Department of

December 2016 January 2017 February 2017 Su Mo Tu We Th Fr Sa Su Mo Tu We Th Fr Sa Su Mo Tu We Th Fr Sa 1 2 3 1 2 3 4 5 6 7 1 2 3 4 4 5 6 7 8 9 10 8 9 10 11 12 13 14 5 6 7 8 9 10 11 11 12 13 14 15 16 17 15 16 17 18 19 20 21 12 13 14 15 16 17 18 18 19 20 21 22 23 24 22 23 24 25 26 27 28 19 20 21 22 23 24 25 25 26 27 28 29 30 31 29 30 31 26 27 28

Tuesday, January 24, 2017

**Abstract:** In 1973 Abraham Robinson gave a talk about the nonstandard analysis (NSA) at the Institute for Advanced Study. After his talk Kurt G\"odel made a comment, in which he predicted that "...there are good reasons to believe that Non-Standard Analysis in some version or other will be the analysis of the future". One has to admit that during the fifty years since this prediction, it did not come true. One of the reasons is that the most part of researchers in NSA considered it as a tool of obtaining new results in standard mathematics, instead of consider it as a more appropriate language, in which the "book of nature is written". Nowadays, the investigation of DE's that simulate processes in science and economy are based on computer (discrete) simulations of these DE's.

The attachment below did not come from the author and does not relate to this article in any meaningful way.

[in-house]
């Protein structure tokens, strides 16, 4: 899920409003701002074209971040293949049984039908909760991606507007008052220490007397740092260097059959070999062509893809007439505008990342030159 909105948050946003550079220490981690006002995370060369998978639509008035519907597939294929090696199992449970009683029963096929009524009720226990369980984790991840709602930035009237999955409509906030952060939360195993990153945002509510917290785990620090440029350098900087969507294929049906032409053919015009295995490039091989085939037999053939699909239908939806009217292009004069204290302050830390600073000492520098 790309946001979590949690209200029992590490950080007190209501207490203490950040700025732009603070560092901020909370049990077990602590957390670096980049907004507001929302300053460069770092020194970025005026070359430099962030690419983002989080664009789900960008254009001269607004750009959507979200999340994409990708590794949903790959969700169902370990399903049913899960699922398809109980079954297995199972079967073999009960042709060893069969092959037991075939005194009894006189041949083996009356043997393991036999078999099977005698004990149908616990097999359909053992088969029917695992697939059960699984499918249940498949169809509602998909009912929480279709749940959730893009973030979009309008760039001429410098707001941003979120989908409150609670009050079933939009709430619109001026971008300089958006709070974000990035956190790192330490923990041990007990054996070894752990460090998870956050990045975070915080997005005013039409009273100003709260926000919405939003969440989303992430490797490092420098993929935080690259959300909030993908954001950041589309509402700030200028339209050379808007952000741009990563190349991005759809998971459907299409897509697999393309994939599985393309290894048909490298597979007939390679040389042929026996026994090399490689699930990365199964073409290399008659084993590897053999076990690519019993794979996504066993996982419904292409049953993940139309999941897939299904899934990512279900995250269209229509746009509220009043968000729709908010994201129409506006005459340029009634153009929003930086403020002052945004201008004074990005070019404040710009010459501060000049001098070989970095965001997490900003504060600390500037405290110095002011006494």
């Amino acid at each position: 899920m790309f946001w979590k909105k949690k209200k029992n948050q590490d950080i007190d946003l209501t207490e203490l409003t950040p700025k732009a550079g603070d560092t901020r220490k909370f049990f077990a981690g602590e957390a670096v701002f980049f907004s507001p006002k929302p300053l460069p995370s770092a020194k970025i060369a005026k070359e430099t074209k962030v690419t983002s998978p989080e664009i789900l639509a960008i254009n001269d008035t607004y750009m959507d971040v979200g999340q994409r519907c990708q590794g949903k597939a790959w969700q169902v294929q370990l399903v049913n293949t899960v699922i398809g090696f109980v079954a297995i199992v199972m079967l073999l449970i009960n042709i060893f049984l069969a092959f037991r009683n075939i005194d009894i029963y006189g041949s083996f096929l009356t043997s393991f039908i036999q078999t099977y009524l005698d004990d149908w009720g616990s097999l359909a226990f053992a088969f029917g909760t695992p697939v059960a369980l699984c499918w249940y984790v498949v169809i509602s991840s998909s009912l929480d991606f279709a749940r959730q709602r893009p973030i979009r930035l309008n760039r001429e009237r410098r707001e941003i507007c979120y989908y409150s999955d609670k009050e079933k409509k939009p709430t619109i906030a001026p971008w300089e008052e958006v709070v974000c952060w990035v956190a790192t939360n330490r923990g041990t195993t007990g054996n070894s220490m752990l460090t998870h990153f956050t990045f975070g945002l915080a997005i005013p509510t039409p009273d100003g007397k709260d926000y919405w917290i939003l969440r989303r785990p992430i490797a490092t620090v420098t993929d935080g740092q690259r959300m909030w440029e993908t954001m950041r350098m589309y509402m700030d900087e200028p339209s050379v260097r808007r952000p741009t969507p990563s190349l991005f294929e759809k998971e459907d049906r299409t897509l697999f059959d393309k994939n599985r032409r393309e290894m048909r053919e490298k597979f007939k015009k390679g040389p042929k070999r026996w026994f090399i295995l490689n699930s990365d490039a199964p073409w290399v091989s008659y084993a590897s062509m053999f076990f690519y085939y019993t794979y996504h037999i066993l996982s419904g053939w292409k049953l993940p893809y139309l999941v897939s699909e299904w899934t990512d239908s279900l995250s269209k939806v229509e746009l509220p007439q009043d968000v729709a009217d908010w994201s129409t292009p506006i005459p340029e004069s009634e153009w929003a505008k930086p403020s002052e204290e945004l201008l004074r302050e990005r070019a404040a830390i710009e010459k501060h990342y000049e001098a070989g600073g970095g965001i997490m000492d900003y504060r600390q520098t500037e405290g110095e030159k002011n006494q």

In this talk I will try to justify the point of view that the language of NSA is more appropriate for investigation of the interaction between continuous models and their discrete simulations (or maybe vise versa - between discrete models and their continuous simulation, according to a popular among applied mathematicians point of view). The reason is that not well defined properties ("very big", "very small", "far enough of the boundaries of computer memory", etc.) can be introduced in the language of NSA on the level of rigor of Cantor's Set Theory. I will discuss some NSA theorems in algebra, calculus, ergodic theorem and quantum mechanics) concerning this problem that have intuitively clear sense and agree with computer experiments, while their formulation in the language of standard mathematics looks irrelevant and sometimes even unreadable.

Tuesday, January 31, 2017

Tuesday, February 7, 2017

Tuesday, February 21, 2017

Tuesday, February 28, 2017

Thursday, March 2, 2017

Tuesday, March 7, 2017

Tuesday, March 14, 2017

Thursday, March 16, 2017

Tuesday, March 28, 2017

Tuesday, April 4, 2017

Tuesday, April 25, 2017

Tuesday, August 29, 2017

Tuesday, September 5, 2017

Tuesday, September 12, 2017

Tuesday, September 19, 2017

Tuesday, September 26, 2017

Tuesday, October 3, 2017

Tuesday, October 17, 2017

Tuesday, October 31, 2017